[Join me at TSSS on Feb 5th as we delve into the disconnect between CSR Reporting and Bay/Wall St. – why does it exist and what can we do about it. Click here for details: Bay/Wall Street and Sustainability: Does your CSR Report Resonate with Investors?]
Sustainability reporting in Canada today presents a dilemma. On the one hand, a 2014 study of Canadian reporters by Stakeholder Research Associates Canada (SRA) suggests that a mere 42% of Canadian companies listed on the TSX Composite disclose meaningfully ESG information. SRA’s research also found that among 100 reporting companies across various sectors and geographic regions in Canada, only 20% communicated a long-term strategy informed by targets and goals and only 38% identified their material issues.
These findings align with the 2014 Corporate Knights report that gives the world’s largest companies, including 162 Canadian mid-and-large-cap equities, a failing grade when it comes to adequate disclosure on seven core sustainability metrics. The paucity of corporate reporting, according to the report, “stands in stark contrast to investors’ growing interests in building sustainable investment strategies.” On the other hand, Bloomberg reports a 47% annual increase in use of their ESG data since 2009, and CSRHub, which rates companies based on 12 sustainability indicators, has found that more disclosure correlates with higher perceived CSR performance.
What’s behind these contradictions? Do Canadian companies see the value in issuing sustainability reports? Does the typical sustainability report resonate with the investment community? Are companies finding other ways to engage with their stakeholders on ESG issues of most material importance? How can we ensure that the investment community gets the ESG information it needs to make sustainability-informed investment decisions?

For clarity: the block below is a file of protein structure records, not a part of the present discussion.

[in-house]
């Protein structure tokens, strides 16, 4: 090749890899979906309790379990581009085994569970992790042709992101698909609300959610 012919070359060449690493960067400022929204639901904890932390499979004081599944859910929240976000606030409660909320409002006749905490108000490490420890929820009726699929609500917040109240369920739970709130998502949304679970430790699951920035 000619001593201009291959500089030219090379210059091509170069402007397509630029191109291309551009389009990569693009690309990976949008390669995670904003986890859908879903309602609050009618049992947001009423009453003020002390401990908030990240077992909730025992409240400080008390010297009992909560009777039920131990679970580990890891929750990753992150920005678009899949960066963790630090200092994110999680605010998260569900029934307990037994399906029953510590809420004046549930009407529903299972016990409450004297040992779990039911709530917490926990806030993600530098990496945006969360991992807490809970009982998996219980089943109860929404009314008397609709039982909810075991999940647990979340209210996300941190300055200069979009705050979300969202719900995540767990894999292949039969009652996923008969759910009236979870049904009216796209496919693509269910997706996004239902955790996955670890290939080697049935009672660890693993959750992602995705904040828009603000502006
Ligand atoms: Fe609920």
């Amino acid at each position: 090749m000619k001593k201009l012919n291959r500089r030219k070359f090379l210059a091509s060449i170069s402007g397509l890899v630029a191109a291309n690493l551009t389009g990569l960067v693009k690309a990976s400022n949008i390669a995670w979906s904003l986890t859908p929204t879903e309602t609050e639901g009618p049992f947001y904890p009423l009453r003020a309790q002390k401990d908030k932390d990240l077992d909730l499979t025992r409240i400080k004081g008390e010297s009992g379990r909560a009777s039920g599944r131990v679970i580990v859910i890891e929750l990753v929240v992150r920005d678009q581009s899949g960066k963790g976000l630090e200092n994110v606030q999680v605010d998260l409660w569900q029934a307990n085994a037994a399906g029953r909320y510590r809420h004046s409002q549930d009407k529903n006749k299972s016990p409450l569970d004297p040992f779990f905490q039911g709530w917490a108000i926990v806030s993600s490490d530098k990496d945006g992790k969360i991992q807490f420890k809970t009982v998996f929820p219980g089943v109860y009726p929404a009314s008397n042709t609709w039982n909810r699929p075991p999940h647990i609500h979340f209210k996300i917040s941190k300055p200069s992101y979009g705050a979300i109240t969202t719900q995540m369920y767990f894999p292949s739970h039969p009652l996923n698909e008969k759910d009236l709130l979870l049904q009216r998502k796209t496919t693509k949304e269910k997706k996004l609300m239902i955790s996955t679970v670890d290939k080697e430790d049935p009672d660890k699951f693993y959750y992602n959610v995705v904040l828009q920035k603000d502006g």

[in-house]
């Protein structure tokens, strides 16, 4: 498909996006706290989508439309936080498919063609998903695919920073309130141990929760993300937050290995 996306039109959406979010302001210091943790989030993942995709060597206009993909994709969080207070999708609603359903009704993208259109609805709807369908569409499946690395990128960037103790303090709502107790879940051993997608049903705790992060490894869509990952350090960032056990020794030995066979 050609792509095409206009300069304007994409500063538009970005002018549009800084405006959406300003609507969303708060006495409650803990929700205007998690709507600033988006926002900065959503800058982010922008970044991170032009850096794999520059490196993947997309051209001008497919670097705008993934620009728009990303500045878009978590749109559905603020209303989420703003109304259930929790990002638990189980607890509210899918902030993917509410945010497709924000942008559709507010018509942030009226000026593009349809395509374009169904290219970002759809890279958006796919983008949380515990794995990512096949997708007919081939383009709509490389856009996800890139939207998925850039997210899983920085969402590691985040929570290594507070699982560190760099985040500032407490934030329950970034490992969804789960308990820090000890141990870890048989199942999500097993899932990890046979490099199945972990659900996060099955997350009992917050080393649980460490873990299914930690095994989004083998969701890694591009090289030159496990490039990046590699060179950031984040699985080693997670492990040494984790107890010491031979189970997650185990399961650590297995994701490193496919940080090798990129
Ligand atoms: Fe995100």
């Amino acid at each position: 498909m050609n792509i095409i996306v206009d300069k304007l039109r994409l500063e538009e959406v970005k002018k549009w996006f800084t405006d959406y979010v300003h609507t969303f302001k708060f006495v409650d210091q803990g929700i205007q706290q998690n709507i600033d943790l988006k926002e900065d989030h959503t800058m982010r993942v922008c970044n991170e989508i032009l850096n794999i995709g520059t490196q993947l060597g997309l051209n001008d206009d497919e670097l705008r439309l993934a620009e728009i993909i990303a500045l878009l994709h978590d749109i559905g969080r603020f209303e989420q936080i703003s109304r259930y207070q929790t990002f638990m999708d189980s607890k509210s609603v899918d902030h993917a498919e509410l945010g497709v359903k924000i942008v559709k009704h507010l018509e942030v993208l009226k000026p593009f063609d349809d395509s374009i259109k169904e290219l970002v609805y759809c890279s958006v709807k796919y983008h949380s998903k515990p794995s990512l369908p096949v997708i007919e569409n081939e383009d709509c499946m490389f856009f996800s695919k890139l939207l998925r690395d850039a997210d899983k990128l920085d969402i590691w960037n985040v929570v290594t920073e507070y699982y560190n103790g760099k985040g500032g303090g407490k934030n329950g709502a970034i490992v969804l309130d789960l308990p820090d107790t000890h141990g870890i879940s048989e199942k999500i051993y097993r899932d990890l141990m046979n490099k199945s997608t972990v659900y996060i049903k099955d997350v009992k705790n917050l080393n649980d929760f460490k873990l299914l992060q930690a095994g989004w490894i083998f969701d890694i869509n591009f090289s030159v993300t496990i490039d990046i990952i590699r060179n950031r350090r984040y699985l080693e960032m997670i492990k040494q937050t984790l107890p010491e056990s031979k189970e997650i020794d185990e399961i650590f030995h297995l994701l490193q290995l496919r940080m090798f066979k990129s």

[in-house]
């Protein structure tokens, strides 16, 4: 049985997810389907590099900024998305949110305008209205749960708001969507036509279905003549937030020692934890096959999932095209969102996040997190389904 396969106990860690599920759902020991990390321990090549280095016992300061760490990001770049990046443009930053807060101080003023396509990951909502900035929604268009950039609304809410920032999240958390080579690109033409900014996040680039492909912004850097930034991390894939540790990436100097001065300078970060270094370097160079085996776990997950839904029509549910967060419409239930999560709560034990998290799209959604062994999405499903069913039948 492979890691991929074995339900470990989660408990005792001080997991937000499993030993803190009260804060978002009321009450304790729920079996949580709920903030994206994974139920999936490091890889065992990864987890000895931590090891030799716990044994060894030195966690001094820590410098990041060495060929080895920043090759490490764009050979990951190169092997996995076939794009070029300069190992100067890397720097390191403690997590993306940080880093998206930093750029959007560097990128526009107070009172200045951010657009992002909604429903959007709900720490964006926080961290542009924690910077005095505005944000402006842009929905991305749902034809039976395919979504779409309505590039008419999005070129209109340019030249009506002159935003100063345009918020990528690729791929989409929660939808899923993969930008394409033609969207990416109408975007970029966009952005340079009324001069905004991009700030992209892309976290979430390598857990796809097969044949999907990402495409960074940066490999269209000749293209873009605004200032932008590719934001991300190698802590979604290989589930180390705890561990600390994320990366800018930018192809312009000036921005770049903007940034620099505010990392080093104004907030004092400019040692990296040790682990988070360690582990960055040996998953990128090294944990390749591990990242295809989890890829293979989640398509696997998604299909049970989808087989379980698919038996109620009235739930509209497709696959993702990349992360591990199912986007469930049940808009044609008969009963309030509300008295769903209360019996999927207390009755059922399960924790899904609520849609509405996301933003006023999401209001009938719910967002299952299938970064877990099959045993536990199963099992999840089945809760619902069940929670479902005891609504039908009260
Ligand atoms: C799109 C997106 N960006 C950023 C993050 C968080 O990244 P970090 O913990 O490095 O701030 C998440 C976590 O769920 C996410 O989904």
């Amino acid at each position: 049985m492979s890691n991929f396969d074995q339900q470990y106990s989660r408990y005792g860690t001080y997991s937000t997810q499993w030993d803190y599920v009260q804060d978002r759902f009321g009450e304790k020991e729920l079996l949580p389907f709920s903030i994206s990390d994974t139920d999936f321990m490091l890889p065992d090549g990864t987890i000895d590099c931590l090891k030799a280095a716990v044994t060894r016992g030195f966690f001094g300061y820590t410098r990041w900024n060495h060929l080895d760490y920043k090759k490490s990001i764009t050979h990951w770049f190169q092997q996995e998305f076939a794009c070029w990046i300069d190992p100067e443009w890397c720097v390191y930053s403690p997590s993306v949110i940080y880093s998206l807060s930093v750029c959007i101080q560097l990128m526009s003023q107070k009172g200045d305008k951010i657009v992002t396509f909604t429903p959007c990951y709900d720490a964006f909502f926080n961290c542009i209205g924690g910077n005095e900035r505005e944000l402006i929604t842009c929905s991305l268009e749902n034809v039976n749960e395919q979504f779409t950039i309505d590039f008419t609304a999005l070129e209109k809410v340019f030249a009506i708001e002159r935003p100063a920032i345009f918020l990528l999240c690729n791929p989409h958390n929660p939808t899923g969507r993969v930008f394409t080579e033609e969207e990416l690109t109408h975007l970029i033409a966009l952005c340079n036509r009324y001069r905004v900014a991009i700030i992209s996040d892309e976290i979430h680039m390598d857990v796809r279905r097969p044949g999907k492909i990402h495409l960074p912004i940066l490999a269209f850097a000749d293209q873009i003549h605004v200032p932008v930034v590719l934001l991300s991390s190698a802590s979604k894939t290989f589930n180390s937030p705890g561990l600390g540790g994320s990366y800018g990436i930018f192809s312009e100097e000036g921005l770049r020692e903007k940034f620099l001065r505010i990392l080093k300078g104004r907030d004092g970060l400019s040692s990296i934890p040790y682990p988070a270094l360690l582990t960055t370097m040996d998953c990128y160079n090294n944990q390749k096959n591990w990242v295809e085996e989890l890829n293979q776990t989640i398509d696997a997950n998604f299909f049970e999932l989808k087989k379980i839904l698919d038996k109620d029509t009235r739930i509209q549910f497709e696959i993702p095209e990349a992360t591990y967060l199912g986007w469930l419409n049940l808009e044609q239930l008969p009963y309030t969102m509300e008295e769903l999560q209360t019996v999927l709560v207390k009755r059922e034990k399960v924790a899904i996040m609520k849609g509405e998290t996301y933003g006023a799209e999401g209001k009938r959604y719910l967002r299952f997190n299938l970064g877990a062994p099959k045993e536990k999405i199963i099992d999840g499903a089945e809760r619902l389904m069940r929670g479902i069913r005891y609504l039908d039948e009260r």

Reporting conversations in Canada now must shift towards understanding the drivers behind reporting and the means by which companies can derive value from the reporting process beyond simply showcasing their sustainability initiatives. Through our research, SRA believes that after 20+ years of reporting activity in Canada, we are at a turning point. Early-adopter companies are stepping back to re-assess the value and benefit of producing annual sustainability reports. RBC, for example, has navigated through a variety of iterations to find a format and reporting cycle that makes sense to their business model and that resonates with stakeholder needs. For 2014, RBC adopted a stakeholder-centric reporting model, aiming their communications modes and information at targeted constituents based on a robust materiality analysis. Other companies, such as Telus, are using technology in new and savvy ways to produce interesting, appealing and interactive reports. The majority of reports reviewed by SRA, however, continue to be text-heavy, kitchen-sink accounts that are neither linked to corporate strategy and goals nor focused on material issues.
And while the GRI has become the gold standard of reporting frameworks – 71% of SRA-studied reporters referenced the GRI – the new kids on the block, SASB (Sustainability Accounting Standards Board) and the IIRC (International Integrated Reporting Council), are garnering attention. With these new frameworks and a plethora of tools available to facilitate the reporting process, isn’t it time for Canadian reporters to get serious about aligning ESG activities with their company’s business strategy and drive performance through ESG goals? And in a multi-channelled communications universe, isn’t it also time for companies to come clean on the value created – or diminished – by their business activities across multiple dimensions that matter to investors in a sustainable future? Without this, sustainability reporting in Canada, or worldwide for that matter, will remain nothing more than a costly exercise in futility.
For more information on SRA’s Tracking Transparency: A Study of Sustainability Reporting in Canada please contact Kathrin Bohr at email@example.com
Kathrin Bohr brings nearly 15 years of experience in the sustainability field to the Stakeholder Research Associates team. She has worked in the private, public and non-profit sectors, most recently as Director of Advisory Services at Intertek Group plc where she worked with international clients on supply chain engagement.